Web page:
The Akatarawa Cycle network is still increasing. There are now over 200 kilometres of tracks and trails that crisscross the ranges. Remember that the three new lodges are only accessible by two wheeled vehicles.
A day’s visit and you’ll fall in love with the slower pace of life, the quiet of leaving behind the world of cars and the now thriving tourist industry up there in the local hills.
Please remember to use your GPS warning app and log in before using the trails in order to avoid collisions.
rush hours”. The Transmission Gully siddle trail is nearly as fast as the actual highway.
The new cycle-access-lodges also have cabins nearby. These cabins have mostly been used by the large number of overseas visitors to the area who report that they can get twice as much work done online when they are in the Kapiti mountain air.
These new eco-lodges are hosting another series of concerts on Thursday, Friday and Saturdays throughout the summer months.
Four Masterton bands are recording another set of CDs at the Wainui Mountain Lodge on Friday. Similarly, if you are interested in representing the Kapiti Teen Musical Ambassador Group in the Waitakere Ranges in March, please get in contact.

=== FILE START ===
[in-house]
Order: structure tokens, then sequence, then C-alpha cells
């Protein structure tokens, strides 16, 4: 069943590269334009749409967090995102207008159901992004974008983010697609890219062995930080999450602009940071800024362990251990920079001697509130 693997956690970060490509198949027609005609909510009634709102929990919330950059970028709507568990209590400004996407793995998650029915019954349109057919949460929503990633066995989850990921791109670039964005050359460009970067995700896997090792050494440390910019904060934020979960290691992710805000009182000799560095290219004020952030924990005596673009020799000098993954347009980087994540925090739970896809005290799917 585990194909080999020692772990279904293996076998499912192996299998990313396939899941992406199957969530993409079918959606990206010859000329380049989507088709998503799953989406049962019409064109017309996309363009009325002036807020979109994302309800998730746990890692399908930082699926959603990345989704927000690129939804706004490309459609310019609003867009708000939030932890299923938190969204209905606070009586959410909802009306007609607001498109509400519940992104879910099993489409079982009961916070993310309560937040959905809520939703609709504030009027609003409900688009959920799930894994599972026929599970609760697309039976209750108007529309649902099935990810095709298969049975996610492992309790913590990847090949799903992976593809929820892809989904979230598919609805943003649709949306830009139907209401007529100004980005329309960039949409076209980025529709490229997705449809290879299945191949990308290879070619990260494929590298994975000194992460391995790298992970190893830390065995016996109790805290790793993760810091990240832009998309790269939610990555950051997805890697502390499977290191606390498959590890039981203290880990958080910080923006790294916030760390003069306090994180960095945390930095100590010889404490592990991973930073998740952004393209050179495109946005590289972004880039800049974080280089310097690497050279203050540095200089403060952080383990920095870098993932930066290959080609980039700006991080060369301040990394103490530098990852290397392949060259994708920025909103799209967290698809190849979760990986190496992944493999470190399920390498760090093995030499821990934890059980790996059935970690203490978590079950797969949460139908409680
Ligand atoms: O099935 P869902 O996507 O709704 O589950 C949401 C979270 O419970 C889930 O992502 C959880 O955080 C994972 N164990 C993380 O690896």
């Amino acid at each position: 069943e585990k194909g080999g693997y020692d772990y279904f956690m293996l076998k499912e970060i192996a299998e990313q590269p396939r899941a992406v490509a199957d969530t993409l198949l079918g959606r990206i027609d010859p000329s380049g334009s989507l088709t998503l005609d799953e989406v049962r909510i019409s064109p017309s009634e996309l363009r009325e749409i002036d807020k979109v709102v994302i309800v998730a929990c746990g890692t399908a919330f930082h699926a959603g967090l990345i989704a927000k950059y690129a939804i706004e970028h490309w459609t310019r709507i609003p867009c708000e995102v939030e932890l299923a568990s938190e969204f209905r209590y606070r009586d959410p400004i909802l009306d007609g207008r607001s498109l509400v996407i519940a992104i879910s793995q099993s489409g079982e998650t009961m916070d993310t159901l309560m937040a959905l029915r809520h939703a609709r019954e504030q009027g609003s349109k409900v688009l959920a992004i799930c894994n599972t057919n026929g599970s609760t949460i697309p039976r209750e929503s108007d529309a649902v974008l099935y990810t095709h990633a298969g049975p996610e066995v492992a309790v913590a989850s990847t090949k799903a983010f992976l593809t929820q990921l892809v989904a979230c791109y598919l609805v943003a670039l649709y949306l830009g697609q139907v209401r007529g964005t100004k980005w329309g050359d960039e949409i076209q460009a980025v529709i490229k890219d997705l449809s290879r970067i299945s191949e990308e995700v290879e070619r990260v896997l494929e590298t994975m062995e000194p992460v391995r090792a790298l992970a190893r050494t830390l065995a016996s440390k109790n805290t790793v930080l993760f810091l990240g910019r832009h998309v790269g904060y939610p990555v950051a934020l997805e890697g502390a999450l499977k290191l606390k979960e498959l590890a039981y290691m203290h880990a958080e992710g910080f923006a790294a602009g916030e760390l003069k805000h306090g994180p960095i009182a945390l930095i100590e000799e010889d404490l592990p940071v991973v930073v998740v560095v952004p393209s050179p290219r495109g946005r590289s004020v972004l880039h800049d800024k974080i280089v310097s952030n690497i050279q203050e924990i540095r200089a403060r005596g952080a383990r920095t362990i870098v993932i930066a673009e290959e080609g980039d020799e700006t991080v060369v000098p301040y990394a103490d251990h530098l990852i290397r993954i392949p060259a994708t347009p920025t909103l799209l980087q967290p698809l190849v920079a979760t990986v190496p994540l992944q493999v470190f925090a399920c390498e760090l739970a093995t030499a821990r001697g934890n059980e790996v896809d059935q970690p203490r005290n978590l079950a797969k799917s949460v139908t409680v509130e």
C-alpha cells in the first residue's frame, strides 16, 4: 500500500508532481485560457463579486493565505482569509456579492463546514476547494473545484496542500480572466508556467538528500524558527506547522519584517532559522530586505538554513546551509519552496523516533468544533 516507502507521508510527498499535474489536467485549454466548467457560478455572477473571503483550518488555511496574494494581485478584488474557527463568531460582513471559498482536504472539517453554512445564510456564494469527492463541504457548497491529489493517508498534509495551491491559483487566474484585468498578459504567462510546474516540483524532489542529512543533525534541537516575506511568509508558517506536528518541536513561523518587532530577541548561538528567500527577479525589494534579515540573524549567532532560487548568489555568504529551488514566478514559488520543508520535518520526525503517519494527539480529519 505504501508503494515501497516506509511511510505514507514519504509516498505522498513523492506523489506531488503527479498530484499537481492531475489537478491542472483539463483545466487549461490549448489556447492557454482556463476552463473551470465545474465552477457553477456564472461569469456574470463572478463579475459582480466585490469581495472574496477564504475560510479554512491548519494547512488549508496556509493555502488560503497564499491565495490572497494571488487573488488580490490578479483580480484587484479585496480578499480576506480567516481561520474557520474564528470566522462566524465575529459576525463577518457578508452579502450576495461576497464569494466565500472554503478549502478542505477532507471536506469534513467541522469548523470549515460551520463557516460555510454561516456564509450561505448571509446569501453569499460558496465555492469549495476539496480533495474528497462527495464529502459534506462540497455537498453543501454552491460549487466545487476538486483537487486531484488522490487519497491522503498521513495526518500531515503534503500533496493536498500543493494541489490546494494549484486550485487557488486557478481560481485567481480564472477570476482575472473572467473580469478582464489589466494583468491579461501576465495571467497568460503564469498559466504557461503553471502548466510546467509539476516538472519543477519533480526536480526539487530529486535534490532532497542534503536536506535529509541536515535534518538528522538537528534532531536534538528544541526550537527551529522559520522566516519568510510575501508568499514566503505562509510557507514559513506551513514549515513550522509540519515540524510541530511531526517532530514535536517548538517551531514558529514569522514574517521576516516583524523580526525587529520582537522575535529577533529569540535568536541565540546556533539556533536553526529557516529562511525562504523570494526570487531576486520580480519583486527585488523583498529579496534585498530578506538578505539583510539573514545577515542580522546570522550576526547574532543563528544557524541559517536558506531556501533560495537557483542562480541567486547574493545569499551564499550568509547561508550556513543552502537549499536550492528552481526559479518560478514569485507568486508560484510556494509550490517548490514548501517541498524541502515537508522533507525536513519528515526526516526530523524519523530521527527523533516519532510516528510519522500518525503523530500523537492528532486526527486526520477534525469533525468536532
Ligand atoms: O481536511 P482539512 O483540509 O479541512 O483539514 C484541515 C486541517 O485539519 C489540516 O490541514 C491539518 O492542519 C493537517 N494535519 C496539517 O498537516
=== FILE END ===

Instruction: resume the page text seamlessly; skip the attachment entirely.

The Four Kapiti Grunge groups have just returned from playing at the Nelson Ranges Hut series and at the Canterbury Foothills Music in the Huts Festivals. 17 of the musicians and 12 local artists were granted Arts in Action degrees through various NZ universities. What practical and useful learning.
The singer songwriter Pickle Pot concert recordings are now available. We’re already at volume four! Can you believe it? Radio New Zealand has sent us a letter of appreciation for the huge volume of local content recordings.
The Visionary Ethical Business Council of New Zealand has appreciated people’s ideas on how to restructure our economics from the the old “gatekeeper” mentality to a “money is a tool to help all of us live well” mentality.
If we’ve got the will to do something, then we’ll find a way.
Thank you also to the Media in Service to the People for helping with the programmes: How to Keep Bees and How to Plant Trees.. from Seed to Forest. ‘